As we move to an education environment where more and more technology is integrated in the classroom and testing process, there is a growing concern about high-tech cheating and how education professionals can prevent it.
As education professionals explore the best methods for preventing high-tech cheating, they are faced with a large challenge. That challenge is the reality that the 21st century classroom is a wonder of online tools and content that students can access from an ever-evolving range of personal mobile devices with capabilities only dreamed of less than a decade ago.
While widespread use of and connection to technology can be a beautiful thing, this anywhere/anytime access to vast web resources, sprawling social networks, and real-time communication has spawned a new kind of cheating in K-12 environments.
It is now easier than ever to participate in tech-enabled cheating, a bad behavior that has the potential to compromise virtually every aspect of modern student assessment.
What we’re calling high-tech cheating has been characterized variously as a trend, an epidemic, and a plague. But it might be something even worse: a paradigm shift. More students than ever are using information technology in ways that break the rules of academic integrity, and a shocking number of them don’t seem to think they’re doing anything wrong–well, not that wrong. They’re taught, after all to use these tools and resources to work together on class projects. They swarm over shared Google Docs, interact on assignment-related Facebook pages, and coordinate team efforts via text message. For digital natives, some have argued, sharing information is so natural and so often encouraged that lines that were once so bright and clear are blurring.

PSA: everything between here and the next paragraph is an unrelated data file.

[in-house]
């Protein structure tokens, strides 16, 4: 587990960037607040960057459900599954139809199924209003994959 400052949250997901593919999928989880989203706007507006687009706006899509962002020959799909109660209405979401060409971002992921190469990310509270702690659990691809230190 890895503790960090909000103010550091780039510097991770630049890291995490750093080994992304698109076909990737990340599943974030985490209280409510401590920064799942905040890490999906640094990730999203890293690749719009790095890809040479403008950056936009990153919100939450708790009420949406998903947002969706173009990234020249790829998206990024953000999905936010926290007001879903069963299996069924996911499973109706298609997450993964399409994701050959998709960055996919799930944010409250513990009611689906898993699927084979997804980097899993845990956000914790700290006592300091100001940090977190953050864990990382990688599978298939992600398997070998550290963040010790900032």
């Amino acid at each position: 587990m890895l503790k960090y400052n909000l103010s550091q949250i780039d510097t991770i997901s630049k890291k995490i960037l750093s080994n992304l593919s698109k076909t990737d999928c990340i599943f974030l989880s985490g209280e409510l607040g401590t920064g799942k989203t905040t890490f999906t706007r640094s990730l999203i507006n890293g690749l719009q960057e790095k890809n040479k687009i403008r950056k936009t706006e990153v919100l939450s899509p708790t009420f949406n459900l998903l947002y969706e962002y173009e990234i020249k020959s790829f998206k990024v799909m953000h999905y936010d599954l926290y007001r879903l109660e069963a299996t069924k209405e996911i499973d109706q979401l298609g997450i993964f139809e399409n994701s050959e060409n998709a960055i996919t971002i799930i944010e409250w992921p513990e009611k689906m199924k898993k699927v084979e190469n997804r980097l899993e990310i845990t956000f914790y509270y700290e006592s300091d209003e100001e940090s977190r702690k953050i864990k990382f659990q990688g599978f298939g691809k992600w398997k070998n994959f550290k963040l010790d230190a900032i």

Things get even blurrier when you factor in the examples presented by educators in headline-grabbing revelations of their own disrespect of the rules. In the past couple of years, teacher-related cheating scandals have erupted in Atlanta; El Paso, TX; Washington, DC; and Columbus, OH. According to the US Government Accountability Office, 32 states have reported “canceling, invalidating, or nullifying test scores from individual students, schools, or districts because of suspected or confirmed cheating by school officials [emphasis ours]” for the 2010-11 and 2011-12 school years.
What Is High-Tech Cheating?
The web is a rich resource of shameless cheating strategies. YouTube is rife with examples. “How to cheat on all of your tests,” reads the listing for one video. Click on it and you get step-by-step instructions on how to copy a beverage label and replace all the nutritional information with, say, your physics notes. “Make sure you get enough glue on the bottle,” the video advises. “Once you have this done, you’ll have your notes, but nobody will know except you!” Web developer Josh May makes this particular process even easier on his Pirate Weasel website, where he provides a printer-ready water bottle label onto which notes can be cut and pasted.
But the high-tech cheating ball was already rolling way back in the digital Stone Age of 2004, when this activity was briefly called “cybercheating.” At that time, Santa Clara University (CA) researchers Stacey Conradson and Pedro Hernández-Ramos declared that “…the preponderance of statistical and anecdotal evidence underscores several disturbing trends, indicating that cheating at the secondary level is not only occurring more frequently, but that students are using much more sophisticated methods for their transgressions.”
Five years later, a 2009 report from Common Sense Media included the results of a national poll conducted by the Benenson Strategy Group, which found that more than 35 percent of teens admitted to cheating with cell phones and the internet. The cheating involved texting answers to one another during tests, using notes and information stored on smartphones, and downloading papers from the internet to turn in as their own work.